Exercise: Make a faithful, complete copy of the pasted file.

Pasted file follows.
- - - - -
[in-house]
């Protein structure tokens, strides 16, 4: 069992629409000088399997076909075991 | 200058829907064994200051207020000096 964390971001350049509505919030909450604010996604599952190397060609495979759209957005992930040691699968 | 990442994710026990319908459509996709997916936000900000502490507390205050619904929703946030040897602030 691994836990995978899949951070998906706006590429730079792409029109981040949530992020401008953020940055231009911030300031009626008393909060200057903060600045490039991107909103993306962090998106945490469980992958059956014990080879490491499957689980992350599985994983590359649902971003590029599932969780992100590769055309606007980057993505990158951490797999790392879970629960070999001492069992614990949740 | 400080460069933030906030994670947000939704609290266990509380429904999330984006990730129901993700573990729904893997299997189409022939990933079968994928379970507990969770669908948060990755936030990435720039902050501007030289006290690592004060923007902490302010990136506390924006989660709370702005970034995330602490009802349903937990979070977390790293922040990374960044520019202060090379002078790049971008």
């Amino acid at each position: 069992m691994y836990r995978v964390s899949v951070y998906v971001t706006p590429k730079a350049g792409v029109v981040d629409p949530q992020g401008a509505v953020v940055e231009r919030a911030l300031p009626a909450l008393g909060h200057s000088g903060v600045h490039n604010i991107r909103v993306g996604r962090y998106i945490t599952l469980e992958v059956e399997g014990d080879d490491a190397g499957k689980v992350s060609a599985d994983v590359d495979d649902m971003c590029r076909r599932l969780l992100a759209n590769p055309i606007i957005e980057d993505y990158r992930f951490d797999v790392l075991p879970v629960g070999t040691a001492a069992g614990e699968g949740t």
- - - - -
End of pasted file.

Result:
[in-house]
């Protein structure tokens, strides 16, 4: 069992629409000088399997076909075991 | 200058829907064994200051207020000096 964390971001350049509505919030909450604010996604599952190397060609495979759209957005992930040691699968 | 990442994710026990319908459509996709997916936000900000502490507390205050619904929703946030040897602030 691994836990995978899949951070998906706006590429730079792409029109981040949530992020401008953020940055231009911030300031009626008393909060200057903060600045490039991107909103993306962090998106945490469980992958059956014990080879490491499957689980992350599985994983590359649902971003590029599932969780992100590769055309606007980057993505990158951490797999790392879970629960070999001492069992614990949740 | 400080460069933030906030994670947000939704609290266990509380429904999330984006990730129901993700573990729904893997299997189409022939990933079968994928379970507990969770669908948060990755936030990435720039902050501007030289006290690592004060923007902490302010990136506390924006989660709370702005970034995330602490009802349903937990979070977390790293922040990374960044520019202060090379002078790049971008």
């Amino acid at each position: 069992m691994y836990r995978v964390s899949v951070y998906v971001t706006p590429k730079a350049g792409v029109v981040d629409p949530q992020g401008a509505v953020v940055e231009r919030a911030l300031p009626a909450l008393g909060h200057s000088g903060v600045h490039n604010i991107r909103v993306g996604r962090y998106i945490t599952l469980e992958v059956e399997g014990d080879d490491a190397g499957k689980v992350s060609a599985d994983v590359d495979d649902m971003c590029r076909r599932l969780l992100a759209n590769p055309i606007i957005e980057d993505y990158r992930f951490d797999v790392l075991p879970v629960g070999t040691a001492a069992g614990e699968g949740t």